Enter your text here ...Woke up on the bus in Frankfurt feeling a bit rough. Oh dear. Not good at all. With a bit of extra rest, an Aspirin, a walk to get some fresh air and a shower I felt much better and all was fine in time for the soundcheck. Phew. There was a bit of extra pressure on this gig as Steven had decided to film it with a full film crew, not for anything in particular and certainly no plans for a DVD to be released so soon after the last one, but just to have 'in the can'. So we needed to get it right and also soundcheck a bit longer just to make sure that the recording equipment was all functioning 100%.

Anyway, some interesting things happened on the gig. First of all, I have found hearing myself in the monitors quite difficult for my sax solo in 'No Part of Me'. It is during the loud part at the end of the song and there are heavy guitar riffs and the drums go crazy. So although I need to hear myself more, instead of turning me up, we tried turning my whole monitor mix of everything down and hey presto, much better. I could I hear everything more clearly and when we played that song tonight (one of my personal favourites), it felt better than it had done in a while.

Another curious thing occurred to me, which is that with all the very complicated music this band plays with changing time signatures and tricky melodic lines and the big solos I play, the part of the set which I am most nervous about is none of the above but in fact those exposed fragile clarinet notes at the very beginning of Raider 2. Very simple music really, but very exposed, surrounded by silence, and I am, to be honest, less of a clarinet player than a sax player and flautist.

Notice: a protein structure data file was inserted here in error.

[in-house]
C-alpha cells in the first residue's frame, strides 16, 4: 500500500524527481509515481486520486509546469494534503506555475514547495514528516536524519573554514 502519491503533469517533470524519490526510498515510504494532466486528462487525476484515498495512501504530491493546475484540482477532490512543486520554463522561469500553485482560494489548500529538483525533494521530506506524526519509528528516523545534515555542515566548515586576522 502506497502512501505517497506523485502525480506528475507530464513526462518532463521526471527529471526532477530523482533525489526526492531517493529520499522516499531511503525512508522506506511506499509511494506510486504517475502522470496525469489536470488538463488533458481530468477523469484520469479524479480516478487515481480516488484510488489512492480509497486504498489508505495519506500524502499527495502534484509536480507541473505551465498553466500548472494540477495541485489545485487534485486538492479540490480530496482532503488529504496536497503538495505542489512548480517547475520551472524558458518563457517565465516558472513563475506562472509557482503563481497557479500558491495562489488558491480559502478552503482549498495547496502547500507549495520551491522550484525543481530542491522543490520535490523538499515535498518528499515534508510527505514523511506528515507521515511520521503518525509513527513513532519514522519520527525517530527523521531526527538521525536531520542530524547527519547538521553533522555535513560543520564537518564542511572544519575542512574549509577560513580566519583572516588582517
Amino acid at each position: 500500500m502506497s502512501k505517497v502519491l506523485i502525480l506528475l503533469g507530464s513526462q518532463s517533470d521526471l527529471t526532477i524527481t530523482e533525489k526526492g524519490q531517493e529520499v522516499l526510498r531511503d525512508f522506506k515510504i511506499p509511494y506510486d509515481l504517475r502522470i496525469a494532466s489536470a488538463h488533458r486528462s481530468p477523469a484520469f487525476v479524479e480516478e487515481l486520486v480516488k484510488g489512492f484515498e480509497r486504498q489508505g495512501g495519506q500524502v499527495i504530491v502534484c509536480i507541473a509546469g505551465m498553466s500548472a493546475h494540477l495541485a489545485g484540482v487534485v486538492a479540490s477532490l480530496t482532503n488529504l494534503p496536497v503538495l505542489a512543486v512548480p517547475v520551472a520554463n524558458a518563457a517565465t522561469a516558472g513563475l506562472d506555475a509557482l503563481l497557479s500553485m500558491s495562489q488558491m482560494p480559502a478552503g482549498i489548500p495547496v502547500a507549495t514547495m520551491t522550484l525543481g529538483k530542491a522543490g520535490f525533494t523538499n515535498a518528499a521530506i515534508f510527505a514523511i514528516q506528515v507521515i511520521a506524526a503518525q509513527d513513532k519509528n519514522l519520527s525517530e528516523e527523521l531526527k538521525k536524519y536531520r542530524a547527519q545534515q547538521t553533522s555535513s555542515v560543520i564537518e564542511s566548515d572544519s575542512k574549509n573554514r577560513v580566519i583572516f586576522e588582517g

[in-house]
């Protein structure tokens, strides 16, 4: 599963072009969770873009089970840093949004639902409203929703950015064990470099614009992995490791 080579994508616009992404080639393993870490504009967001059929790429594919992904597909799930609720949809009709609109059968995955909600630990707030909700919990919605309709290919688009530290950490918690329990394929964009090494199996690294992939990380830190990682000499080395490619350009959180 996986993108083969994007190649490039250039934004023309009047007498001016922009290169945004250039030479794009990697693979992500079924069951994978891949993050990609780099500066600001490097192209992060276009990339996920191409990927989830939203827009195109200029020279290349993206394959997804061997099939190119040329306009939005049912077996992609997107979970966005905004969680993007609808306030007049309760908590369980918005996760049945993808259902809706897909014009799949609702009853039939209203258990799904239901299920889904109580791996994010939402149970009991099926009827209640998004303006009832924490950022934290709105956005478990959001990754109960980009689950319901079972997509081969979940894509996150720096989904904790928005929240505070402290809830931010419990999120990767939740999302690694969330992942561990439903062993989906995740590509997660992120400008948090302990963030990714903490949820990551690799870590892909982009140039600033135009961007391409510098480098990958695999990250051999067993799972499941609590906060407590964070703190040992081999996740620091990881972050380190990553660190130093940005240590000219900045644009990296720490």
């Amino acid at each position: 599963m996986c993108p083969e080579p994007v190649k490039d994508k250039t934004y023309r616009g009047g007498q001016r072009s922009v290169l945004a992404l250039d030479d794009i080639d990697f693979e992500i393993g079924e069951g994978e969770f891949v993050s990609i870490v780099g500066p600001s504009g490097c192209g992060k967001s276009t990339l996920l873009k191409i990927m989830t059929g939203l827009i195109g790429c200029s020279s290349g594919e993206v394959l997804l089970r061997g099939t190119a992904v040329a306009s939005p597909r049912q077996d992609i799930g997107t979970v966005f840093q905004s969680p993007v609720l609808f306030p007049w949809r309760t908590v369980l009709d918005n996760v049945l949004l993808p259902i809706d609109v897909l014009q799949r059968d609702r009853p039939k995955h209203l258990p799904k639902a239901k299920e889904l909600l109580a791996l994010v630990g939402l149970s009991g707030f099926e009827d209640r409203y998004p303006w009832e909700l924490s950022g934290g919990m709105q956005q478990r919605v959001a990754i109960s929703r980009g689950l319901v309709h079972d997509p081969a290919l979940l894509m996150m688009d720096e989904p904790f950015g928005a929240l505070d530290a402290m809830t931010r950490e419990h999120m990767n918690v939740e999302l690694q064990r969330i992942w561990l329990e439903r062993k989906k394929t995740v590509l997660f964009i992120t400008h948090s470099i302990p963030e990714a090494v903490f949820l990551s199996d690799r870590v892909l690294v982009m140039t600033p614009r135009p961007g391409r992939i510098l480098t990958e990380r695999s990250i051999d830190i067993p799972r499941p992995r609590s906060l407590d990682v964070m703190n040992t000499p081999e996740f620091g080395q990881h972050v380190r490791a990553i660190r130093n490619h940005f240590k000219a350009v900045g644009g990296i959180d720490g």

The soprano sax solo in Raider 2 went fine and during it Steven came over, stood right in front of me and started pointing at the ceiling and around the room with a sort of 'explore the space' kind of gesture. Now I did not mind this at all and in fact looked him in the eye and started improvising following his gestures a little. He smiled back and it took the solo somewhere new and fresh. Then it occurred to me that maybe that is the difference between an improviser and a soloist. The soloist will often have their solo ideas largely prepared, a vocabulary of their 'licks' and favourite patterns and deliver them in a musical way that creates the finished product of 'the solo'. The improviser on the other hand is always open to immediate stimuli and will respond to whatever is going on around them - more like a boxer who has to be 100% alert at all times and change direction on a fraction of a moment's notice. I think that I, like many, am a combination of both but it is interesting how different musicians will clearly tend towards one or other approach and respond in different ways when a curve ball is thrown while they are soloing.

Some amusing heckles and shouts tonight by the audience I think Steven responded well and appropriately too. That is quite an art being able to deal with all that stuff on the fly and in the moment and doing it well.